While you were previously restricted in the sense that you could only use the finite (though incredibly large number) of appendings available, there was zero regulation over them.
The more correct term would be standards, and there absolutely were/are (and frankly, even some regulations too). You cannot get a .mil name unless you are a US military site. You cannot get a .gov name unless you are a US government site. You cannot get a .edu name unless you are an accredited education organization (that gets a bit trickier though). You're correct that the .com and .org restrictions were not fully enforced, but that's largely because it was pretty impossible to do so. You technically had to be a registered non-profit to get a .org name, however over time the means to determine what that was became complicated to the point that they pretty much just gave up.
And frankly, the practice of large organizations obtaining names and then selling/leasing parts of the space did make those distinctions irrelevant. But from the top level perspective, that really only applied to .org and .com and frankly, no one really cared that much how strongly those rules were enforced.
Country top levels are enforced though. Only the authorized name space org (authorized by the country in question) can hand out names within that country's domain.
There was absolutely nothing preventing a business from choosing .org over .com. And many companies got creative and used coutry codes such as .tv for websites pertaining to television (the main export of the island of Tuvalu).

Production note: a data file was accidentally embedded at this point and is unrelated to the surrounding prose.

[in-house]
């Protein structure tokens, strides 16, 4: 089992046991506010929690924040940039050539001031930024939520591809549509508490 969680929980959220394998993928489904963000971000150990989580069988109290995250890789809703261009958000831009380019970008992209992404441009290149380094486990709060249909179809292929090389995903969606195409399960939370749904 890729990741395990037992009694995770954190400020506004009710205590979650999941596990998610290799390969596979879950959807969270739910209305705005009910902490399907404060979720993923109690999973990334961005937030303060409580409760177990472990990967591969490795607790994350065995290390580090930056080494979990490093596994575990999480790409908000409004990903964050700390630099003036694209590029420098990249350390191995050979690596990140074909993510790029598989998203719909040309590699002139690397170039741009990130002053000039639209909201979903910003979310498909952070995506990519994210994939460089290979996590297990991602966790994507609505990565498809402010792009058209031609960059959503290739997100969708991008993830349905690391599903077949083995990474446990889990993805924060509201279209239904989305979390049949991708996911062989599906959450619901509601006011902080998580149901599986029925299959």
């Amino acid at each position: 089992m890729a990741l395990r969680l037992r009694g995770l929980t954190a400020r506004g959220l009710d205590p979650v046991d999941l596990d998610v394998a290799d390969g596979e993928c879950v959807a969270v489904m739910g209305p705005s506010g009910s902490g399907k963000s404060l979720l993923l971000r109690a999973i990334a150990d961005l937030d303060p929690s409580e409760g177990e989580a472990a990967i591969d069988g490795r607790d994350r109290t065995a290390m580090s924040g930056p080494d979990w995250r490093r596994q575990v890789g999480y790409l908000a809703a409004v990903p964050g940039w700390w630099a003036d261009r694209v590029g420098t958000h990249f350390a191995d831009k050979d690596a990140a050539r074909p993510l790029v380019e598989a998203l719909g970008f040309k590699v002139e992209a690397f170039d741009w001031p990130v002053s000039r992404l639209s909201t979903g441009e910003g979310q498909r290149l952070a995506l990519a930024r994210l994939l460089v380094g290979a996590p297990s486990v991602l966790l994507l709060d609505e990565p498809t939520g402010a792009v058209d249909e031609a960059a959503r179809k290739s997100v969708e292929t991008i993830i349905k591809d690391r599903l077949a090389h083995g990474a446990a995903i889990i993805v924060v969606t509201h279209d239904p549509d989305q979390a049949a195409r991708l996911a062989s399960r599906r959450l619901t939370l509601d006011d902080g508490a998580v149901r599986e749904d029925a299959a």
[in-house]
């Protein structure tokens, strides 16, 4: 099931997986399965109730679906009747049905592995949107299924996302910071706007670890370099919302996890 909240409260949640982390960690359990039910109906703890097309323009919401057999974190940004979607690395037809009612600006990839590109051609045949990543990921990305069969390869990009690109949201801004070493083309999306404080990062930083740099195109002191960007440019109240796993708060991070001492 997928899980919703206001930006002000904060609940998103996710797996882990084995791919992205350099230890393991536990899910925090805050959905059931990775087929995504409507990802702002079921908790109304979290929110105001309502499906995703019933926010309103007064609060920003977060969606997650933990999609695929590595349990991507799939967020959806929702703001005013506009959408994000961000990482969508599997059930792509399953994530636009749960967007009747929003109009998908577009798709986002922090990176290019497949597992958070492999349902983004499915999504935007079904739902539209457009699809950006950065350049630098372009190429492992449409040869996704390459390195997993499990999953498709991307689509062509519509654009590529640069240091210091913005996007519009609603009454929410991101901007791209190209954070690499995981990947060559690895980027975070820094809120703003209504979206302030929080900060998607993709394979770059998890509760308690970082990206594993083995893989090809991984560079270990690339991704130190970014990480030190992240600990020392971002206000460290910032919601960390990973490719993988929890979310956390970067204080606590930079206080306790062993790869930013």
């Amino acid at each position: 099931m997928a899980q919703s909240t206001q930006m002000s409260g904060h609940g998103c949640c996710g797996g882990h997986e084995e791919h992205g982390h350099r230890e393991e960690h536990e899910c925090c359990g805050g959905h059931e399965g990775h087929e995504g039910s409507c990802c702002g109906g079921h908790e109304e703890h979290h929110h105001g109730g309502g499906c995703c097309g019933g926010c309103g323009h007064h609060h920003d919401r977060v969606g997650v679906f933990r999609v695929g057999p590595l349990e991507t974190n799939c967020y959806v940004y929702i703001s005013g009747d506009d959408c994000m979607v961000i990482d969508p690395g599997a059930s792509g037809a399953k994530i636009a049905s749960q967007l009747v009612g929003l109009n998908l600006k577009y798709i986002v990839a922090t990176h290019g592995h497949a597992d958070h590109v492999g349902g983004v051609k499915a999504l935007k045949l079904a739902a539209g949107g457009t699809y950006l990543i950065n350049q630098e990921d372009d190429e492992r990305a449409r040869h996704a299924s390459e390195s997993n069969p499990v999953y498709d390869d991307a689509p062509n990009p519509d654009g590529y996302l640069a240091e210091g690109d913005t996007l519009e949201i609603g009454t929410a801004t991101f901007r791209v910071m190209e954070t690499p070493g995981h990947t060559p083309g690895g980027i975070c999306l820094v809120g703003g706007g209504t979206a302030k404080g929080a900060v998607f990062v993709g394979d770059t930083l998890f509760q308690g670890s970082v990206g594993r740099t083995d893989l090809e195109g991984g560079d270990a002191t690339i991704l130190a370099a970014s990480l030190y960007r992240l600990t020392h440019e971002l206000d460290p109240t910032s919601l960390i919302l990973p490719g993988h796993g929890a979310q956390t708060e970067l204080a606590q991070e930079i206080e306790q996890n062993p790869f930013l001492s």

Again though, that's not a problem with enforcement or regulation at the top level, but the fact that once someone owns "cyb.org", they can turn around and sell "ima.cyb.org", "youra.cyb.org", and any number of variations they want to anyone they want.
The real issue with this change is the sheer number and variation of top level names (and the ability to create new ones for what is actually a pretty cheap price), As stated, those with any sort of trademarks involving name recognition will have much more trouble dealing with copies of their name out there. And you can bet that there will be a scramble for various enterprising groups to buy up names they think they can then parcel out and sell to other companies and organizations.
I suppose the flip side is that it may put some upper limits on how much someone can extort for a name they purchased ahead of time that someone else later wants badly. With the ability to create so many new top level domains, that someone can probably find some other name combination that will suite them just fine. It's a trade off I suppose. Edited, Jan 12th 2012 7:09pm by gbaji